In addition to the obligations on regulated firms to comply with applicable sanctions regimes, individuals also need to be aware of their own compliance with sanctions restrictions. From a territorial perspective, individuals must comply with the sanctions regimes in their home jurisdiction wherever in the world they are located — for example, EU, UK and U.S. nationals are still required to comply with their respective sanctions regimes regardless of their location.
This can create complexities, particularly (for example) if you have a director of a foreign entity that needs to comply with the UK sanctions regime on an individual basis (either because they are based in the UK or are a UK national based anywhere in the world), but the entity for whom they act is not within the territorial scope of the UK sanctions regime. Regardless of the position of the foreign entity, the individual would be prohibited from being involved in any activities that are in breach of the UK sanctions regime, including:
- Dealing with the funds or economic resources, belonging to or owned, held or controlled by a designated person / a person who is owned or controlled by a designated person;
- Making funds or economic resources available, directly or indirectly, to, or for the benefit of, a designated person / a person who is owned or controlled by a designated person; or
- Engaging in actions that, directly or indirectly, circumvent the financial sanctions prohibitions.
If the individual is personally involved in share-dealing activities, they should also be aware of the sectoral sanctions that apply to certain Russian companies, and which limit the ability of persons (including individuals) to trade in ‘transferable securities’ or ‘money market instruments’ that are prohibited. These types of prohibitions are of course not exhaustive as the UK sanctions against Russia are complex and are set to expand further.
The fact that a director would be required to comply with the UK sanctions regime on an individual basis, would not of itself necessarily bring the foreign entity within scope of the UK sanctions regime at a legal entity level. Therefore subject to the facts of the specific case, OFSI may not have jurisdiction over the entity but could potentially take action against individuals in their personal capacity (i.e. if the individual themselves breached sanctions prohibitions). This scenario raises questions over what exposure a UK-based person or UK national wherever located (be that senior managers, a director or CEO) would have under the UK sanctions regime, for activity of a foreign entity that they are associated with. In this context, there are likely to be different risk profiles depending on the location and activities of the foreign entity, for example:
- where the UK-based person or UK national is employed or acts as director of an entity that is based in a jurisdiction with a broadly equivalent sanctions regime to the UK, which may present a lower risk to the individual; and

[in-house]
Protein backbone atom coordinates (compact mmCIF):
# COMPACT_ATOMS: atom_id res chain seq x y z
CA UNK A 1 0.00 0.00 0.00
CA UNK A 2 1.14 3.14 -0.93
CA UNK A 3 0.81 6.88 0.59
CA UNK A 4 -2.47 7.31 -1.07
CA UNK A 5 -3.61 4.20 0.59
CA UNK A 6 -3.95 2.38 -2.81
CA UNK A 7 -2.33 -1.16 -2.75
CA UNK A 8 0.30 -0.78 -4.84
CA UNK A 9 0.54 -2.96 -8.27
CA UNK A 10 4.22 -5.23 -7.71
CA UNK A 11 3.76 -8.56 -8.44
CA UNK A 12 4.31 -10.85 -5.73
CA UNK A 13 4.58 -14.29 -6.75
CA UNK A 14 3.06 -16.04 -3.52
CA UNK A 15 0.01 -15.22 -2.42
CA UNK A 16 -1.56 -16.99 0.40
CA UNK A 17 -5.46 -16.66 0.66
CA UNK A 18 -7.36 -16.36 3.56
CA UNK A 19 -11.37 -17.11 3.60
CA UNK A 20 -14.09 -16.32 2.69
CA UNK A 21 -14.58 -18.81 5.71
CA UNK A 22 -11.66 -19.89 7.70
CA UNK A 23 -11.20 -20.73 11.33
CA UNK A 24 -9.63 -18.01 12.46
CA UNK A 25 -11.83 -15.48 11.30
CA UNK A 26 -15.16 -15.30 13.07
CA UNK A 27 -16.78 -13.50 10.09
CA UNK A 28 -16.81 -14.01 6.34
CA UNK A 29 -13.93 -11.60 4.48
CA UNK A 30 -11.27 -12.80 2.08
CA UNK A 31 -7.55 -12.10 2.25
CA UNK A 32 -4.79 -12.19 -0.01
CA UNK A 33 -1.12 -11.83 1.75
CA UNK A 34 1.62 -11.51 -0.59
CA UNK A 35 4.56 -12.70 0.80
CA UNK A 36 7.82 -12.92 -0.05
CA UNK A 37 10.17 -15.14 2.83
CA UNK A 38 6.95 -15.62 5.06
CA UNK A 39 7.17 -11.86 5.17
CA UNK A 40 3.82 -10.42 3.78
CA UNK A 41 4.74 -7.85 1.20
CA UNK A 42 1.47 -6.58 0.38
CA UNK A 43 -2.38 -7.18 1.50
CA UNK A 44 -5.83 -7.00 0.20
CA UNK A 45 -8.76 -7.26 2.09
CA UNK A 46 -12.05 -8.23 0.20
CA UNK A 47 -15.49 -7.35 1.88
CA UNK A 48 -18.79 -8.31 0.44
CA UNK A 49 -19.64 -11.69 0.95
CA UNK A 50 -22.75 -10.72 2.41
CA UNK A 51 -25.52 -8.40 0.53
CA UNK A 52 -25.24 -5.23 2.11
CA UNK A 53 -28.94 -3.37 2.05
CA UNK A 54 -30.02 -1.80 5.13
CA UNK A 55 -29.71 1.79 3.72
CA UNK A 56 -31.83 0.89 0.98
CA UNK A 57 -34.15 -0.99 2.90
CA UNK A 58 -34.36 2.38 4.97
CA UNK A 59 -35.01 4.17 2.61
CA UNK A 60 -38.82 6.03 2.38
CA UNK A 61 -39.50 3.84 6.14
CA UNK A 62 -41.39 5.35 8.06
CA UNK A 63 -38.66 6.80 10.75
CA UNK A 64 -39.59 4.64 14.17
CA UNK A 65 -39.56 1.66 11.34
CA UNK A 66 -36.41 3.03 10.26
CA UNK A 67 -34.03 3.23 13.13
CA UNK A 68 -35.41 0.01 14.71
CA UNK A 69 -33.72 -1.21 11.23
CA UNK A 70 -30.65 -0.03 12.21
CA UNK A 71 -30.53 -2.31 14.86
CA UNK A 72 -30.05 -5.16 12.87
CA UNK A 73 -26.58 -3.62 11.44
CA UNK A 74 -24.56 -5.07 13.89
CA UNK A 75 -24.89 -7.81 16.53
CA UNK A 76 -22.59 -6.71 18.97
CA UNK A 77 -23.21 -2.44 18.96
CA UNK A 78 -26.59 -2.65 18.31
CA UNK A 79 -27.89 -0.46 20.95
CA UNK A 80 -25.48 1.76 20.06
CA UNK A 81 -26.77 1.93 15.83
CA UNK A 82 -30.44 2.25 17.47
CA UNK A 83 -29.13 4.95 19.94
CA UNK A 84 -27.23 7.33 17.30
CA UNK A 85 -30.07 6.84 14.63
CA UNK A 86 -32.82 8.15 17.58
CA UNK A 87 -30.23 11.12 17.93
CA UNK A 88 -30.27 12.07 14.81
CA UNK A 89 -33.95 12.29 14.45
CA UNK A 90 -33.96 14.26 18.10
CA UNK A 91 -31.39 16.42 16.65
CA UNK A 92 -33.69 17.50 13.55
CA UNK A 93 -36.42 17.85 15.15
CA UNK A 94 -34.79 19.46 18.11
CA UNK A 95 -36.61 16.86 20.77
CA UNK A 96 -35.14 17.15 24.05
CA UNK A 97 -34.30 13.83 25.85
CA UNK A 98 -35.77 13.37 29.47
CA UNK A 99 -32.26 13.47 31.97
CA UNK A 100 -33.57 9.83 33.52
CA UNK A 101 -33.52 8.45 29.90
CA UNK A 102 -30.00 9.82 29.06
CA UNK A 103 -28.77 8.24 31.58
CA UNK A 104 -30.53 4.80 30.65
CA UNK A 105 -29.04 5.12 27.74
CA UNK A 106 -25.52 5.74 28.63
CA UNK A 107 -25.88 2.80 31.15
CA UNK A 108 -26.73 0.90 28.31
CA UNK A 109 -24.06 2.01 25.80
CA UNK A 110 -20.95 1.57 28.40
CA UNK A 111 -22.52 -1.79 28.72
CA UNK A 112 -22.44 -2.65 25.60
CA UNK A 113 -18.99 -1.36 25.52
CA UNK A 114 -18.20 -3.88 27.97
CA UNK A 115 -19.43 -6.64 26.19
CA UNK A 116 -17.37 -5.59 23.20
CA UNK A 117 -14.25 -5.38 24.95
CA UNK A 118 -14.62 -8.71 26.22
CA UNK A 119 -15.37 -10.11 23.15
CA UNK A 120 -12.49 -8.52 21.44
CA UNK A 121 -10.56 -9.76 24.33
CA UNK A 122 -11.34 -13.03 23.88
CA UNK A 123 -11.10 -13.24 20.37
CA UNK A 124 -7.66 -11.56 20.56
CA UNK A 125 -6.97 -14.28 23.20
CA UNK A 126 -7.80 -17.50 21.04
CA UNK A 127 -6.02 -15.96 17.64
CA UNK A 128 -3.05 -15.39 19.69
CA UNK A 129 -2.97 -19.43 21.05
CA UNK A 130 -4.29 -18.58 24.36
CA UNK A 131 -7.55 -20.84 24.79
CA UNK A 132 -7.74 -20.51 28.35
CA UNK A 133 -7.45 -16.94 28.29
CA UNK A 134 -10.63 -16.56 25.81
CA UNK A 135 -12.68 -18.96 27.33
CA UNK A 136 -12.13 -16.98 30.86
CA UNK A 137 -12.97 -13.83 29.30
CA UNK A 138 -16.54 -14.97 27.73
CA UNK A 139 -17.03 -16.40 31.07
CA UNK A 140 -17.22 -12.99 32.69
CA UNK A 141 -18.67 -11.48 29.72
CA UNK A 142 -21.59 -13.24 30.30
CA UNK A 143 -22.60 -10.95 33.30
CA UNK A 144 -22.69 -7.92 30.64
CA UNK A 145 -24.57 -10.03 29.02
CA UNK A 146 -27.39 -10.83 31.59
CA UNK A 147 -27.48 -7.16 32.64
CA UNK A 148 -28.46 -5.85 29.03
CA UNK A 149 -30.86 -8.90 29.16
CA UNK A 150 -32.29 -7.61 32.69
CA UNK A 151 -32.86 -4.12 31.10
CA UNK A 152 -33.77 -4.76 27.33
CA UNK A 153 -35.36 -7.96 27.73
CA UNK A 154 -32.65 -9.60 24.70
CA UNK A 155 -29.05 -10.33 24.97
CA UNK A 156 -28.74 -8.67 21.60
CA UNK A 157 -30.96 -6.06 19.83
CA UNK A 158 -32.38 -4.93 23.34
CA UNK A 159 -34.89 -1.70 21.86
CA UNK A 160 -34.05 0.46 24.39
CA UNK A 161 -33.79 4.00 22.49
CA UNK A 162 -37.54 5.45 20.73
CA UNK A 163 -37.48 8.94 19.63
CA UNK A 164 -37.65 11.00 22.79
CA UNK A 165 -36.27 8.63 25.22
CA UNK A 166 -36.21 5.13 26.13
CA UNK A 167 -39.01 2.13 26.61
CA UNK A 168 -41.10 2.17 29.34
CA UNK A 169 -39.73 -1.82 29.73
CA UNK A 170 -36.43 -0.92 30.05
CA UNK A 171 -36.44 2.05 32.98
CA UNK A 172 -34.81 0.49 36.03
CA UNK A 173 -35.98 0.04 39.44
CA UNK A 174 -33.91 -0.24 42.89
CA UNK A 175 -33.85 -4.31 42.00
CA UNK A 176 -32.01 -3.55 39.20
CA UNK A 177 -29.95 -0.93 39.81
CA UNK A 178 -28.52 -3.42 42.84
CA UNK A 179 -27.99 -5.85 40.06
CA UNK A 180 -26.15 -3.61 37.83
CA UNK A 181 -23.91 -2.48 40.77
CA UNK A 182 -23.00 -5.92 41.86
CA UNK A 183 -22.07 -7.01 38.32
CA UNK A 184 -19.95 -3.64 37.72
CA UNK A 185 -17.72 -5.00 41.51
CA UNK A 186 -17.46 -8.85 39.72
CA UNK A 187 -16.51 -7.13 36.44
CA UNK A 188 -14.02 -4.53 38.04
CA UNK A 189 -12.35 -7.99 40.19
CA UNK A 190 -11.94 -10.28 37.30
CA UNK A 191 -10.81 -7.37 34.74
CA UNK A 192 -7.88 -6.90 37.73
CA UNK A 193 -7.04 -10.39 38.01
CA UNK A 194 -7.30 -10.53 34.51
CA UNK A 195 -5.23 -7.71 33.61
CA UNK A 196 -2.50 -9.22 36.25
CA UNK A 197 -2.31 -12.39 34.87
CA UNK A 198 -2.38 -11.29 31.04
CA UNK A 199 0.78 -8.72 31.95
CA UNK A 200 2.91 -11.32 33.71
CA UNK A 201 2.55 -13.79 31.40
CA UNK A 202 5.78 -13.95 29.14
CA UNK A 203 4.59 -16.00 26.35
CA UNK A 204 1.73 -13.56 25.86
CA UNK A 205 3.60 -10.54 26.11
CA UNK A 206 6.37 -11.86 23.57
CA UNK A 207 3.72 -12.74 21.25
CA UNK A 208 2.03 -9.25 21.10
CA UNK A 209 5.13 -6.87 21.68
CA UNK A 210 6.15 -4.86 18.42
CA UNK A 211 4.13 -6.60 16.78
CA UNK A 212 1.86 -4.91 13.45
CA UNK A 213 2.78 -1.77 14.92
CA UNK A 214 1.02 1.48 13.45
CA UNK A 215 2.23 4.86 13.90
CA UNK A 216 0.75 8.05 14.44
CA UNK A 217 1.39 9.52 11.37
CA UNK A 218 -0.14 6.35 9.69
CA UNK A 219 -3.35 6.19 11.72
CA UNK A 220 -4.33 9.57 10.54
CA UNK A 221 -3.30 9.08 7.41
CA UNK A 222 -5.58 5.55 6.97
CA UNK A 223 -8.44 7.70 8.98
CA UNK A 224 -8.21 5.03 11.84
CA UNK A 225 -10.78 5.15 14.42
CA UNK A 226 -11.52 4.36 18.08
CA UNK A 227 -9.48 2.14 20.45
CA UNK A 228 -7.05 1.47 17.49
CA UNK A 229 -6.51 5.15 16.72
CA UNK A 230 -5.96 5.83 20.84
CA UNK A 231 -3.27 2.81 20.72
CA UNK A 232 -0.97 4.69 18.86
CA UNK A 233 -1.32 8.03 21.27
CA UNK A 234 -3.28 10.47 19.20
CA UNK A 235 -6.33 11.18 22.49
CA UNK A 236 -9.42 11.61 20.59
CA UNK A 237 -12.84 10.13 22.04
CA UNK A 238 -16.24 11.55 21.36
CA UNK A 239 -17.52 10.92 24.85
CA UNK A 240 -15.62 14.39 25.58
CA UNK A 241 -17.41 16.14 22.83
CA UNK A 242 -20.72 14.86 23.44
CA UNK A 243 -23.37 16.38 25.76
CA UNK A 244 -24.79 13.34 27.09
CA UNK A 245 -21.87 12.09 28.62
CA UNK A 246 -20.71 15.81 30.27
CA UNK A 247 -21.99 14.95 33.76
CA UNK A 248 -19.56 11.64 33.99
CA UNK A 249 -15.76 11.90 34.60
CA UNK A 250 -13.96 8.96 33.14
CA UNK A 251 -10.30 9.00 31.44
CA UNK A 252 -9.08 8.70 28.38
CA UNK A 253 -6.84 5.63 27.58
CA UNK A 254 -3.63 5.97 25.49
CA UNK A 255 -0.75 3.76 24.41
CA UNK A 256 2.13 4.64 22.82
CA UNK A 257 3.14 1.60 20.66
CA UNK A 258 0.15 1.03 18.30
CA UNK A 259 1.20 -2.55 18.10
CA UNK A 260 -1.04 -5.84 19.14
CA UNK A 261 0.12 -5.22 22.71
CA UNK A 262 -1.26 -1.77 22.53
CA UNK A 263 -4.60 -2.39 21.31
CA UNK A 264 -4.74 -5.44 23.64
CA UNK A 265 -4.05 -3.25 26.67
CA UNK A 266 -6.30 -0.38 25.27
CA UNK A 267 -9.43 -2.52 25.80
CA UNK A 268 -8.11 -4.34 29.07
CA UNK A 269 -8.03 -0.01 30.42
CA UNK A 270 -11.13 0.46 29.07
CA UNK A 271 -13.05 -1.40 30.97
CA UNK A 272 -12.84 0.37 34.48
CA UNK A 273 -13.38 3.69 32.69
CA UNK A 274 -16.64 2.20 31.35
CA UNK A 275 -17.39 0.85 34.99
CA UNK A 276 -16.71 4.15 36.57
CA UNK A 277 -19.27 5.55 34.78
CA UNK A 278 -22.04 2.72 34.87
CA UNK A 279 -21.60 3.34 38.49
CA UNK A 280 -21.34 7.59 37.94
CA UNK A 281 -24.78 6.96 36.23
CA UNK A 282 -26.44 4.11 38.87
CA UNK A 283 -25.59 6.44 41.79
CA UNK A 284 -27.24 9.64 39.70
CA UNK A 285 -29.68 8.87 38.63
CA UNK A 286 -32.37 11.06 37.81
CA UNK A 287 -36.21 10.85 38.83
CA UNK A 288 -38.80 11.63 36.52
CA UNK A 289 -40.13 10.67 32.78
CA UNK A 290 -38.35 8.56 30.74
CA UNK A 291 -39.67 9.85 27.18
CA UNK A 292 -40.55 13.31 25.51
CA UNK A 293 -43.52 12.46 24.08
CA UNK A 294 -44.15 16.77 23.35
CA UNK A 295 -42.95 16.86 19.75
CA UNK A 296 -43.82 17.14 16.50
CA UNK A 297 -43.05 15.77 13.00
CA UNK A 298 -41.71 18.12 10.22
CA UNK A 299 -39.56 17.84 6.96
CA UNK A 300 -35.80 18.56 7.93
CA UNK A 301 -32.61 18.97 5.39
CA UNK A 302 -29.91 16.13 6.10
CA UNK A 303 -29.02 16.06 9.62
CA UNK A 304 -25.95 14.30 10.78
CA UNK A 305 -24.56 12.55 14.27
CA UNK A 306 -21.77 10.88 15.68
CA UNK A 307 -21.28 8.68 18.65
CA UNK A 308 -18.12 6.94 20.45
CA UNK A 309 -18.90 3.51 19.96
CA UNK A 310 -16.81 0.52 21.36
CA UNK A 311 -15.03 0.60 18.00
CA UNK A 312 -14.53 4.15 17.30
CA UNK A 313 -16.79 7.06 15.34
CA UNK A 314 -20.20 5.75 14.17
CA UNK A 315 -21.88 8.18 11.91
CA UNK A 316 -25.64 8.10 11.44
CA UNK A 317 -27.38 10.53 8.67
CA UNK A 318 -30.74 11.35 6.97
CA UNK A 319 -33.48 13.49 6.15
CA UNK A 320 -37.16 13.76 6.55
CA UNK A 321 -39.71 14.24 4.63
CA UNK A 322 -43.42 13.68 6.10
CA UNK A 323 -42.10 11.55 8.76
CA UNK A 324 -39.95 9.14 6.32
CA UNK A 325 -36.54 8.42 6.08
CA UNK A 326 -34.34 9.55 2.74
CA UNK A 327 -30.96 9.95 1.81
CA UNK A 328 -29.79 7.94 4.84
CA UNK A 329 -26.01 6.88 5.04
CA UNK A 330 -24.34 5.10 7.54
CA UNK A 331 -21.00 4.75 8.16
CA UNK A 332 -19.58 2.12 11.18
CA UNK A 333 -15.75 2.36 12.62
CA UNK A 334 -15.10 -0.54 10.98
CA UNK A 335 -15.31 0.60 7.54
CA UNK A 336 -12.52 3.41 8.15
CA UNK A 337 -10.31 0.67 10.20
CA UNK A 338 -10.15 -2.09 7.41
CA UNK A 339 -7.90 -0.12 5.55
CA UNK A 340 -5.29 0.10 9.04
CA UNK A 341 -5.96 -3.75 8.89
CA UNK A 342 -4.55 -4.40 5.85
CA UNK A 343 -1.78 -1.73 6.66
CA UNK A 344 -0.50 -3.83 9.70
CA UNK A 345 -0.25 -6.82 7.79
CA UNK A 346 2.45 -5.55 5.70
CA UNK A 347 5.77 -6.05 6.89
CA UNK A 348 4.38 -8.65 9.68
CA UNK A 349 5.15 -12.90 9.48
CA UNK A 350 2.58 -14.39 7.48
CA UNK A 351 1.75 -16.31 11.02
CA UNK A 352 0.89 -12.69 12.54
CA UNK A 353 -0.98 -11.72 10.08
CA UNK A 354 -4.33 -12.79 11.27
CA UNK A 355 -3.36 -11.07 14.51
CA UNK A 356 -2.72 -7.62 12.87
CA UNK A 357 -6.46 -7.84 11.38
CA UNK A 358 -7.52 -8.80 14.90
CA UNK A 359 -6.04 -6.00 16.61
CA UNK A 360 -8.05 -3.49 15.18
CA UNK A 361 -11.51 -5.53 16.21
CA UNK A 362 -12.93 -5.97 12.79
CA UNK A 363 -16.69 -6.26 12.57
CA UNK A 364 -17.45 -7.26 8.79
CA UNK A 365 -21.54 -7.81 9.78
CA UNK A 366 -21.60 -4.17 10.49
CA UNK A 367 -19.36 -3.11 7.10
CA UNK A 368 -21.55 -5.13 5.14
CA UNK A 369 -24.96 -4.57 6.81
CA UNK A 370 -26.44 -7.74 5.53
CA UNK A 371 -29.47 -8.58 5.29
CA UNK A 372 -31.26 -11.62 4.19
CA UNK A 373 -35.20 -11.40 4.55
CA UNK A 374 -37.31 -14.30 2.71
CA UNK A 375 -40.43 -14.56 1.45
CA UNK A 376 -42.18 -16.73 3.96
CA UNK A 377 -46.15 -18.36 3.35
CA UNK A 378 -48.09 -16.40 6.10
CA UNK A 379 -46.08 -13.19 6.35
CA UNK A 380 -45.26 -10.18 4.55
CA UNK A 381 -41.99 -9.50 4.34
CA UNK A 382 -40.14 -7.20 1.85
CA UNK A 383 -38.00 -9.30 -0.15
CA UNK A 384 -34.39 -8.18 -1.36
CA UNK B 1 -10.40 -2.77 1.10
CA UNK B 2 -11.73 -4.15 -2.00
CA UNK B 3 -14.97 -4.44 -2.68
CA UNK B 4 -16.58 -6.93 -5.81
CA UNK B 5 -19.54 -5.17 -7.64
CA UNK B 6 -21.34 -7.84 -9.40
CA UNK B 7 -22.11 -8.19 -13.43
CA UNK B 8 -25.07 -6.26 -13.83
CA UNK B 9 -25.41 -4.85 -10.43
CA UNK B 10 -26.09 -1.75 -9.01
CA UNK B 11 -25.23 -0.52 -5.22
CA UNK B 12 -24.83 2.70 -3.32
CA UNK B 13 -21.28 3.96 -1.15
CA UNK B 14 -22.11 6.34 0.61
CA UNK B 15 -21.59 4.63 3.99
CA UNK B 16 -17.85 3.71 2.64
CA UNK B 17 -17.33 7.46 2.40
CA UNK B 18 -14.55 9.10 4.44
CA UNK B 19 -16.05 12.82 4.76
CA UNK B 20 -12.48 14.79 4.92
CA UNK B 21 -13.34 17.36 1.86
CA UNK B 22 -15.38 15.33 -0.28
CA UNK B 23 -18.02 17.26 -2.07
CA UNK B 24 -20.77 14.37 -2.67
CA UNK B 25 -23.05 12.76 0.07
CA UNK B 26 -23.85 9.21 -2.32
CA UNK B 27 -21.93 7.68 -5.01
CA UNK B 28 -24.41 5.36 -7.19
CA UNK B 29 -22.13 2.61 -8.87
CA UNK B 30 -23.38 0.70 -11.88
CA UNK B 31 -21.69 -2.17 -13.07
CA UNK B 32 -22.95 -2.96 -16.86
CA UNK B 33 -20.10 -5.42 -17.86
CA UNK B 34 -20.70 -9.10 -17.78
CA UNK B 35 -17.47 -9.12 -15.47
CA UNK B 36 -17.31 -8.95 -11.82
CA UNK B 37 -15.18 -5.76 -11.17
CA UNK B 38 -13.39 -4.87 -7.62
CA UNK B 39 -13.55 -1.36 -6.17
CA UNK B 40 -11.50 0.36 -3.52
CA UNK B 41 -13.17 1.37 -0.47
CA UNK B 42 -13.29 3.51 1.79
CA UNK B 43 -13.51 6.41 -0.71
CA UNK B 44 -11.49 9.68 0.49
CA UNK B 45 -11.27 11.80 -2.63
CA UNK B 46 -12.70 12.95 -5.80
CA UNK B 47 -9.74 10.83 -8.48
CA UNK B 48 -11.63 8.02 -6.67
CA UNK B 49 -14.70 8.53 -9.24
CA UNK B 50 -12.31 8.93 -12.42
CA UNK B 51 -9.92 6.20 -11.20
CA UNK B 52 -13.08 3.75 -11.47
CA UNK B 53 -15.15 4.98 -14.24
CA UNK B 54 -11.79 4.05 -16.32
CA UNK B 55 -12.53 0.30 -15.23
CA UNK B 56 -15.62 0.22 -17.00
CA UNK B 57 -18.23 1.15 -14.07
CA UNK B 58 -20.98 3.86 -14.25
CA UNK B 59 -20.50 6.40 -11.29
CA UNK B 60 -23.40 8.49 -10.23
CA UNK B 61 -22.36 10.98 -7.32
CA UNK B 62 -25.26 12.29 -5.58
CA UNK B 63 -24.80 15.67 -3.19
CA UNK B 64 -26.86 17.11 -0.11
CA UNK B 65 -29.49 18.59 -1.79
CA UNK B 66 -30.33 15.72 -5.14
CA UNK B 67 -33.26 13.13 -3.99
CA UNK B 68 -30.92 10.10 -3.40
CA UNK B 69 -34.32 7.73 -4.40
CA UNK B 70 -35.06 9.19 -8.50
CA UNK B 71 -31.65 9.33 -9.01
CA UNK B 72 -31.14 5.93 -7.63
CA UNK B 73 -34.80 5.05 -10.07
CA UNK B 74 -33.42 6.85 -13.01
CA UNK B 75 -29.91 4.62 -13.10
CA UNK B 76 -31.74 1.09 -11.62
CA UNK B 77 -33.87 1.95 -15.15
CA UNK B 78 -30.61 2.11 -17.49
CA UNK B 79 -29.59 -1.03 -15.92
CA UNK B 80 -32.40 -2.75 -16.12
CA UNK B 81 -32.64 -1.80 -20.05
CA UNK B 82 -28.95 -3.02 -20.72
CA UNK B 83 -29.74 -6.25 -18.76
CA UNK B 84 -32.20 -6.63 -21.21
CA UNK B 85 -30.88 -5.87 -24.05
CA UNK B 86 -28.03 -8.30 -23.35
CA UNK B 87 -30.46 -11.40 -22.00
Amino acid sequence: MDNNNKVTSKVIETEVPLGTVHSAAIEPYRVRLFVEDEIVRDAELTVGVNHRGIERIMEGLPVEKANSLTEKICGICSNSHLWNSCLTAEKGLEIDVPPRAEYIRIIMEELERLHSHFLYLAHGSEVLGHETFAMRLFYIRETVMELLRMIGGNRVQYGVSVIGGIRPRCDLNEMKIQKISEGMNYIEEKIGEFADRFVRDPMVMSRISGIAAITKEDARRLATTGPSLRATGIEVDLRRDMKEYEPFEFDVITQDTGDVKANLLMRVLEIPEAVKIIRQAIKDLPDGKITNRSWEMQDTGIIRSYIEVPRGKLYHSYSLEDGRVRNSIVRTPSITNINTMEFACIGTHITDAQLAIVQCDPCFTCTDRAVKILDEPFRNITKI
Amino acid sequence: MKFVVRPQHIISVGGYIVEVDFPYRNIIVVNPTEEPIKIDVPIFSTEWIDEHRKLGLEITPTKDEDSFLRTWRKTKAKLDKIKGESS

- where the UK-based person or UK national is employed or acts as director of an entity that is not based in a jurisdiction with a broadly equivalent sanctions regime to the UK, which may present a higher risk to the individual.
In cases involving the second example, there may be a theoretical ‘gap’ where the entity does not have a global sanctions policy and the foreign entity complies with the relevant local laws, but certain of its activities would be in breach of the UK sanctions regime if that entity had been within the jurisdictional scope. In those circumstances, there may be greater potential exposure for the individual, depending on precisely what role they had in the relevant activity and how much they knew (or did not know) about the activity. It may be possible to manage these risks by implementing policies and procedures under which relevant UK individuals are excluded from any business or transactions of the foreign entity that would be prohibited if undertaken by a UK person, but this would require a detailed review of the potential sanctions risks to understand whether such a policy is appropriate or could be implemented in practice.
In terms of enforcement, UK-based persons or UK nationals should be aware that OFSI can take action against individuals both: (a) in their personal capacity (i.e. where the individual themselves breaches a prohibition or fails to comply with an obligation); and (b) in the case of ‘officers of a body’, for breaches or failures by their relevant body corporate or unincorporated association that took place with the consent or connivance of the officer or which was attributable to any neglect on the part of the officer (although (b) would be in respect of a UK body corporate or entity). It is not yet clear what impact the “strict liability” test imposed under The Economic Crime (Transparency and Enforcement) Act 2022 will have on OFSI enforcement in this area, and this is an area to watch (see our previous Regulation Tomorrow Blog here – https://www.regulationtomorrow.com/eu/the-economic-crime-transparency-and-enforcement-act-2022-the-conundrum-of-strict-liability/).